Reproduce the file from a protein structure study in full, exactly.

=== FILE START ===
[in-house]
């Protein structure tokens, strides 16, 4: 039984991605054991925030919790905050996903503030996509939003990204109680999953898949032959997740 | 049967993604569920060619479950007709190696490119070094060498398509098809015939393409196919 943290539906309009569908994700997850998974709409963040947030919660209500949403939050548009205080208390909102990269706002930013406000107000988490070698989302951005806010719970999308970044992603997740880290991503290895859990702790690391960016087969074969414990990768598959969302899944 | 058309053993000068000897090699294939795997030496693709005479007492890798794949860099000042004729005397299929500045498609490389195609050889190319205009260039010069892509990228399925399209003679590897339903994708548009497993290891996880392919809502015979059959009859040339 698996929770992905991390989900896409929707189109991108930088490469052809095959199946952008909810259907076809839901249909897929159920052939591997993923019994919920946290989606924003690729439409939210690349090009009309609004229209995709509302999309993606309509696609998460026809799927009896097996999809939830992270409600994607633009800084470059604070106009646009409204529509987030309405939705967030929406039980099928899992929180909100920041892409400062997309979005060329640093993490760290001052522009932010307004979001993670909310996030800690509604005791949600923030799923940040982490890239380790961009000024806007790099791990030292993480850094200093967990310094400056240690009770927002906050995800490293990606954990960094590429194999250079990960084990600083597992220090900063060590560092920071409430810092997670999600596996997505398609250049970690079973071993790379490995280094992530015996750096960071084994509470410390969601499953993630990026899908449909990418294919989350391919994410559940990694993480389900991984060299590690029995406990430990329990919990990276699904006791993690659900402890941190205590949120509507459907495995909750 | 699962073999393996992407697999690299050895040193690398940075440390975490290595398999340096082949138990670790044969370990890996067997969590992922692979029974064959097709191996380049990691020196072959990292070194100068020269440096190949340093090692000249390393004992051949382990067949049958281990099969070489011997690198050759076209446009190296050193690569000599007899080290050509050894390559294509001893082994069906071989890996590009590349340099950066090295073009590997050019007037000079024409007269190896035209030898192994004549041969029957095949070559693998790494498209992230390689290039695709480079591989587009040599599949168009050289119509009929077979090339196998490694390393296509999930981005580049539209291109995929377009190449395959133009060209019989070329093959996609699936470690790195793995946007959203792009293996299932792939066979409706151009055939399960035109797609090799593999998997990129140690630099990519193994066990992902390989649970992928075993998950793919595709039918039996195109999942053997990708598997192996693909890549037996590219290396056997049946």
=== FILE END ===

[in-house]
């Protein structure tokens, strides 16, 4: 039984991605054991925030919790905050996903503030996509939003990204109680999953898949032959997740 | 049967993604569920060619479950007709190696490119070094060498398509098809015939393409196919 943290539906309009569908994700997850998974709409963040947030919660209500949403939050548009205080208390909102990269706002930013406000107000988490070698989302951005806010719970999308970044992603997740880290991503290895859990702790690391960016087969074969414990990768598959969302899944 | 058309053993000068000897090699294939795997030496693709005479007492890798794949860099000042004729005397299929500045498609490389195609050889190319205009260039010069892509990228399925399209003679590897339903994708548009497993290891996880392919809502015979059959009859040339 698996929770992905991390989900896409929707189109991108930088490469052809095959199946952008909810259907076809839901249909897929159920052939591997993923019994919920946290989606924003690729439409939210690349090009009309609004229209995709509302999309993606309509696609998460026809799927009896097996999809939830992270409600994607633009800084470059604070106009646009409204529509987030309405939705967030929406039980099928899992929180909100920041892409400062997309979005060329640093993490760290001052522009932010307004979001993670909310996030800690509604005791949600923030799923940040982490890239380790961009000024806007790099791990030292993480850094200093967990310094400056240690009770927002906050995800490293990606954990960094590429194999250079990960084990600083597992220090900063060590560092920071409430810092997670999600596996997505398609250049970690079973071993790379490995280094992530015996750096960071084994509470410390969601499953993630990026899908449909990418294919989350391919994410559940990694993480389900991984060299590690029995406990430990329990919990990276699904006791993690659900402890941190205590949120509507459907495995909750 | 699962073999393996992407697999690299050895040193690398940075440390975490290595398999340096082949138990670790044969370990890996067997969590992922692979029974064959097709191996380049990691020196072959990292070194100068020269440096190949340093090692000249390393004992051949382990067949049958281990099969070489011997690198050759076209446009190296050193690569000599007899080290050509050894390559294509001893082994069906071989890996590009590349340099950066090295073009590997050019007037000079024409007269190896035209030898192994004549041969029957095949070559693998790494498209992230390689290039695709480079591989587009040599599949168009050289119509009929077979090339196998490694390393296509999930981005580049539209291109995929377009190449395959133009060209019989070329093959996609699936470690790195793995946007959203792009293996299932792939066979409706151009055939399960035109797609090799593999998997990129140690630099990519193994066990992902390989649970992928075993998950793919595709039918039996195109999942053997990708598997192996693909890549037996590219290396056997049946």